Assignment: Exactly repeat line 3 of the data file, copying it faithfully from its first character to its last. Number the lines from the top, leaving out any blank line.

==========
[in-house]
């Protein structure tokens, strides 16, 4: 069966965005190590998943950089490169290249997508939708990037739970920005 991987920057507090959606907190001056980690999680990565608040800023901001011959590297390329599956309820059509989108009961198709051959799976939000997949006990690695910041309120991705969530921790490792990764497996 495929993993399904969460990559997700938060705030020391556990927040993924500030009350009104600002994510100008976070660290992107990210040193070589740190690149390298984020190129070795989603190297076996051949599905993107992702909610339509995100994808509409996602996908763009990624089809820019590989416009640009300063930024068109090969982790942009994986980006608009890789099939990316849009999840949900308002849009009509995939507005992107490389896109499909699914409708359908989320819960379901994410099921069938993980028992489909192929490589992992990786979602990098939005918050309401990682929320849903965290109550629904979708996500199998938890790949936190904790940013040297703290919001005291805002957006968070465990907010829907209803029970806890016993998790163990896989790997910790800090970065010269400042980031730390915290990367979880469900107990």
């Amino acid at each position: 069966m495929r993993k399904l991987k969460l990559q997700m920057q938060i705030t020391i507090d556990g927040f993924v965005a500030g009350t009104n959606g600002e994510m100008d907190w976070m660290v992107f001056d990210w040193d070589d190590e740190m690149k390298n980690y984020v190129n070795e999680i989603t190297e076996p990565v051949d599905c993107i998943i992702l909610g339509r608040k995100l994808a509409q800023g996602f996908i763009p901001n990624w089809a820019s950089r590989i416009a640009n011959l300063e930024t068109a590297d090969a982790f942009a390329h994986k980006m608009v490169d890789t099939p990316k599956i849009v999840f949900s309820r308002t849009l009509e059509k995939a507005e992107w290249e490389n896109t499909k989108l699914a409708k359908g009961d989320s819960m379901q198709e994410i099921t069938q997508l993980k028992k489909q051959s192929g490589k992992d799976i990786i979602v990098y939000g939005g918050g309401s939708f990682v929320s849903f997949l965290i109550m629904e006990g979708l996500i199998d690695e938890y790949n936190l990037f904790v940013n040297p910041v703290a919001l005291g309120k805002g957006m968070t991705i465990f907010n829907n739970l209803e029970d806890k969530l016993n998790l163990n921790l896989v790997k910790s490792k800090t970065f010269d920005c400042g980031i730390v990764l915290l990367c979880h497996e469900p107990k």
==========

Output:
């Amino acid at each position: 069966m495929r993993k399904l991987k969460l990559q997700m920057q938060i705030t020391i507090d556990g927040f993924v965005a500030g009350t009104n959606g600002e994510m100008d907190w976070m660290v992107f001056d990210w040193d070589d190590e740190m690149k390298n980690y984020v190129n070795e999680i989603t190297e076996p990565v051949d599905c993107i998943i992702l909610g339509r608040k995100l994808a509409q800023g996602f996908i763009p901001n990624w089809a820019s950089r590989i416009a640009n011959l300063e930024t068109a590297d090969a982790f942009a390329h994986k980006m608009v490169d890789t099939p990316k599956i849009v999840f949900s309820r308002t849009l009509e059509k995939a507005e992107w290249e490389n896109t499909k989108l699914a409708k359908g009961d989320s819960m379901q198709e994410i099921t069938q997508l993980k028992k489909q051959s192929g490589k992992d799976i990786i979602v990098y939000g939005g918050g309401s939708f990682v929320s849903f997949l965290i109550m629904e006990g979708l996500i199998d690695e938890y790949n936190l990037f904790v940013n040297p910041v703290a919001l005291g309120k805002g957006m968070t991705i465990f907010n829907n739970l209803e029970d806890k969530l016993n998790l163990n921790l896989v790997k910790s490792k800090t970065f010269d920005c400042g980031i730390v990764l915290l990367c979880h497996e469900p107990k």